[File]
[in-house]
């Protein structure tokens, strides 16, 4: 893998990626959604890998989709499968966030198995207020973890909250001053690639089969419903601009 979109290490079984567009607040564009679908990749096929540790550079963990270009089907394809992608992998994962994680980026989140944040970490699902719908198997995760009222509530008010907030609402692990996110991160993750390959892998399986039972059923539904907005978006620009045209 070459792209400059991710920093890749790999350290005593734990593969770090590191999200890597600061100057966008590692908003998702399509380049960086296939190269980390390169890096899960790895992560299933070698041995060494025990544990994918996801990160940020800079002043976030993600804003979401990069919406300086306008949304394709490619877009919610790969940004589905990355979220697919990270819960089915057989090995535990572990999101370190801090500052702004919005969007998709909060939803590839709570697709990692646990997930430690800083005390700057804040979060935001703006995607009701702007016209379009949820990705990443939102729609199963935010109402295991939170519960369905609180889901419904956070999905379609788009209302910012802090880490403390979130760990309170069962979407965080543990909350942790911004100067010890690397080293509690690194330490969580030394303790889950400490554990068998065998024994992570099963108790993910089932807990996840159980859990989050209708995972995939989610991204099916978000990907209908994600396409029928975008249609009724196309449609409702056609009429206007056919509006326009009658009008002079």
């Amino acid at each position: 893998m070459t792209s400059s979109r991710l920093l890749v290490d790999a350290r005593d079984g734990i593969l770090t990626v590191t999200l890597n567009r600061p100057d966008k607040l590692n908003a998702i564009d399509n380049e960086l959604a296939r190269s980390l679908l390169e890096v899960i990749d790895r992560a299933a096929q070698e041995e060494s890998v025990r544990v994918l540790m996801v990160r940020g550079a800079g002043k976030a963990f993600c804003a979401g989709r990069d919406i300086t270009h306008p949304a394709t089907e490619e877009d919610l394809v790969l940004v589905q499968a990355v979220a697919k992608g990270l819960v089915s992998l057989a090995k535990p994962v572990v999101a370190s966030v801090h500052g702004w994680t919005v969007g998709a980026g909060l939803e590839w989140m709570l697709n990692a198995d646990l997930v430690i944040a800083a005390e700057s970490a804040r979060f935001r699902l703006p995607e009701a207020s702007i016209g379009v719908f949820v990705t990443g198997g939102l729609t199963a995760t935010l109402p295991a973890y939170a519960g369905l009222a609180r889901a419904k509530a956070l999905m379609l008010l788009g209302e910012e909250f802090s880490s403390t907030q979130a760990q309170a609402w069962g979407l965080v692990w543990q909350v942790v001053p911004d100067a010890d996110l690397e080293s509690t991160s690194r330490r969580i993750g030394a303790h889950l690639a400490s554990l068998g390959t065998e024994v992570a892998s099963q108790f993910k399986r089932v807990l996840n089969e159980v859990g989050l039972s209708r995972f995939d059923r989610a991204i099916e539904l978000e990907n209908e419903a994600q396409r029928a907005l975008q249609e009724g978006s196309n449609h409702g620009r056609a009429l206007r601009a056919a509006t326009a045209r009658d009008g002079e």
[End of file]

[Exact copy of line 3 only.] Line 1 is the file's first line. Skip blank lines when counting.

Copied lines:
């Amino acid at each position: 893998m070459t792209s400059s979109r991710l920093l890749v290490d790999a350290r005593d079984g734990i593969l770090t990626v590191t999200l890597n567009r600061p100057d966008k607040l590692n908003a998702i564009d399509n380049e960086l959604a296939r190269s980390l679908l390169e890096v899960i990749d790895r992560a299933a096929q070698e041995e060494s890998v025990r544990v994918l540790m996801v990160r940020g550079a800079g002043k976030a963990f993600c804003a979401g989709r990069d919406i300086t270009h306008p949304a394709t089907e490619e877009d919610l394809v790969l940004v589905q499968a990355v979220a697919k992608g990270l819960v089915s992998l057989a090995k535990p994962v572990v999101a370190s966030v801090h500052g702004w994680t919005v969007g998709a980026g909060l939803e590839w989140m709570l697709n990692a198995d646990l997930v430690i944040a800083a005390e700057s970490a804040r979060f935001r699902l703006p995607e009701a207020s702007i016209g379009v719908f949820v990705t990443g198997g939102l729609t199963a995760t935010l109402p295991a973890y939170a519960g369905l009222a609180r889901a419904k509530a956070l999905m379609l008010l788009g209302e910012e909250f802090s880490s403390t907030q979130a760990q309170a609402w069962g979407l965080v692990w543990q909350v942790v001053p911004d100067a010890d996110l690397e080293s509690t991160s690194r330490r969580i993750g030394a303790h889950l690639a400490s554990l068998g390959t065998e024994v992570a892998s099963q108790f993910k399986r089932v807990l996840n089969e159980v859990g989050l039972s209708r995972f995939d059923r989610a991204i099916e539904l978000e990907n209908e419903a994600q396409r029928a907005l975008q249609e009724g978006s196309n449609h409702g620009r056609a009429l206007r601009a056919a509006t326009a045209r009658d009008g002079e």